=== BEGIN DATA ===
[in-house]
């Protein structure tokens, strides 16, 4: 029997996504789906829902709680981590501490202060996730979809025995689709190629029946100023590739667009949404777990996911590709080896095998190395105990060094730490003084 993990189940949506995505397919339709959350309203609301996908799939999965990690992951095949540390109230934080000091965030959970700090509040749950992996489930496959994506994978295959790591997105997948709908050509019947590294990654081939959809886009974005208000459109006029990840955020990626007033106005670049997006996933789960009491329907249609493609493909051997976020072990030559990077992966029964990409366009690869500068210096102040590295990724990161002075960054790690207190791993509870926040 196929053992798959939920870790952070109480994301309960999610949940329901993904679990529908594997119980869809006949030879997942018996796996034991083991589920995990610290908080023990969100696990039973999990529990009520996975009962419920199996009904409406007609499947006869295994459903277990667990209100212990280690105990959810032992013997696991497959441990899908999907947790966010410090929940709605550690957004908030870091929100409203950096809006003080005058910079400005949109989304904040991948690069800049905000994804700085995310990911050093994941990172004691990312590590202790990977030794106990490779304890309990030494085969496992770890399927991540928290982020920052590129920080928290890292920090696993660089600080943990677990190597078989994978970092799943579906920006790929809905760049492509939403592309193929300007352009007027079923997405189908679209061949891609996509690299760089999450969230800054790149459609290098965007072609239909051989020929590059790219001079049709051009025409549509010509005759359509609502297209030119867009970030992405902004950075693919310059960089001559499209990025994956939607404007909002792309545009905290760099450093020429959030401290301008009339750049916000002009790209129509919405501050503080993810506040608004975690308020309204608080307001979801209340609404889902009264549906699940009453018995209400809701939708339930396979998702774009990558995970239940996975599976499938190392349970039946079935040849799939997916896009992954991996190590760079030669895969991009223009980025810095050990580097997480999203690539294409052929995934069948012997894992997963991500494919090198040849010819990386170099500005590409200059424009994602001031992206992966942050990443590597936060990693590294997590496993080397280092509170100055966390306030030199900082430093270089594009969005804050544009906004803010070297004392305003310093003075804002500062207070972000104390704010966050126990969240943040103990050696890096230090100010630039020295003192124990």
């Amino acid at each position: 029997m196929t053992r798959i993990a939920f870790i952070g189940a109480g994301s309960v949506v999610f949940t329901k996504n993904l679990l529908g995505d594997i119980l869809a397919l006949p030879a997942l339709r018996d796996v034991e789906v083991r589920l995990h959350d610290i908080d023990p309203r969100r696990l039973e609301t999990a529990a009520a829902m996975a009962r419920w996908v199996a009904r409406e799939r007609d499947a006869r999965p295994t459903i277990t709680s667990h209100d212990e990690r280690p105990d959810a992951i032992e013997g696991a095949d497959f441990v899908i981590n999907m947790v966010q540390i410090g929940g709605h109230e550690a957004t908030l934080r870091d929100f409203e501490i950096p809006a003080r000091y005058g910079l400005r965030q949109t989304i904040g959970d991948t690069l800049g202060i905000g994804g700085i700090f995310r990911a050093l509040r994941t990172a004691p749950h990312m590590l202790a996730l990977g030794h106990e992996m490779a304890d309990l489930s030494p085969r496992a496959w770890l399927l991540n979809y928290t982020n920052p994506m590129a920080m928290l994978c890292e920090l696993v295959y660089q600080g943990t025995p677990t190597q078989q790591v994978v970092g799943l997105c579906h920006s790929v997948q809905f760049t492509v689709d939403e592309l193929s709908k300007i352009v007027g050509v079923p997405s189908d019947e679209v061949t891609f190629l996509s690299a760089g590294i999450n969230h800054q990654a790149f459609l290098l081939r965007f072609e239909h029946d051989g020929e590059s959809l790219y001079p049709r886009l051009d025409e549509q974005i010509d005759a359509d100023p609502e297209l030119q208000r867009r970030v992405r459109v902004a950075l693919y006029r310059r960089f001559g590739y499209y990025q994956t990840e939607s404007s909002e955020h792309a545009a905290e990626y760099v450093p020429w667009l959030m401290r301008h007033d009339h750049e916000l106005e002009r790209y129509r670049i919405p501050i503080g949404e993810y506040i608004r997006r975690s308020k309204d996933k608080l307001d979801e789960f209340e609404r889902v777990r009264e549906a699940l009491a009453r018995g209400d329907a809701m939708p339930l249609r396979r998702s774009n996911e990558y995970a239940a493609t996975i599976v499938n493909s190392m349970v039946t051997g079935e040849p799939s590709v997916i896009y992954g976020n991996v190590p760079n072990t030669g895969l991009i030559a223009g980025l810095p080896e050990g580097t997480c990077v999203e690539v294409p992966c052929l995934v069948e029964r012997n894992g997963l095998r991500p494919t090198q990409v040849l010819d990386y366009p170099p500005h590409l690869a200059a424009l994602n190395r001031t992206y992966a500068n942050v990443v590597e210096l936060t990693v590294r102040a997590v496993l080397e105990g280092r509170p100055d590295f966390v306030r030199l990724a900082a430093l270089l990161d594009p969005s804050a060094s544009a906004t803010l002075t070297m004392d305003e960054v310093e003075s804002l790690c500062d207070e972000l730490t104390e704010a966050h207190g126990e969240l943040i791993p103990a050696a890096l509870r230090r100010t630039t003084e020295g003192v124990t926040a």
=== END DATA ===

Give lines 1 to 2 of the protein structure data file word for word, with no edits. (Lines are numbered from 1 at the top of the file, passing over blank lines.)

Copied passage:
[in-house]
């Protein structure tokens, strides 16, 4: 029997996504789906829902709680981590501490202060996730979809025995689709190629029946100023590739667009949404777990996911590709080896095998190395105990060094730490003084 993990189940949506995505397919339709959350309203609301996908799939999965990690992951095949540390109230934080000091965030959970700090509040749950992996489930496959994506994978295959790591997105997948709908050509019947590294990654081939959809886009974005208000459109006029990840955020990626007033106005670049997006996933789960009491329907249609493609493909051997976020072990030559990077992966029964990409366009690869500068210096102040590295990724990161002075960054790690207190791993509870926040 196929053992798959939920870790952070109480994301309960999610949940329901993904679990529908594997119980869809006949030879997942018996796996034991083991589920995990610290908080023990969100696990039973999990529990009520996975009962419920199996009904409406007609499947006869295994459903277990667990209100212990280690105990959810032992013997696991497959441990899908999907947790966010410090929940709605550690957004908030870091929100409203950096809006003080005058910079400005949109989304904040991948690069800049905000994804700085995310990911050093994941990172004691990312590590202790990977030794106990490779304890309990030494085969496992770890399927991540928290982020920052590129920080928290890292920090696993660089600080943990677990190597078989994978970092799943579906920006790929809905760049492509939403592309193929300007352009007027079923997405189908679209061949891609996509690299760089999450969230800054790149459609290098965007072609239909051989020929590059790219001079049709051009025409549509010509005759359509609502297209030119867009970030992405902004950075693919310059960089001559499209990025994956939607404007909002792309545009905290760099450093020429959030401290301008009339750049916000002009790209129509919405501050503080993810506040608004975690308020309204608080307001979801209340609404889902009264549906699940009453018995209400809701939708339930396979998702774009990558995970239940996975599976499938190392349970039946079935040849799939997916896009992954991996190590760079030669895969991009223009980025810095050990580097997480999203690539294409052929995934069948012997894992997963991500494919090198040849010819990386170099500005590409200059424009994602001031992206992966942050990443590597936060990693590294997590496993080397280092509170100055966390306030030199900082430093270089594009969005804050544009906004803010070297004392305003310093003075804002500062207070972000104390704010966050126990969240943040103990050696890096230090100010630039020295003192124990």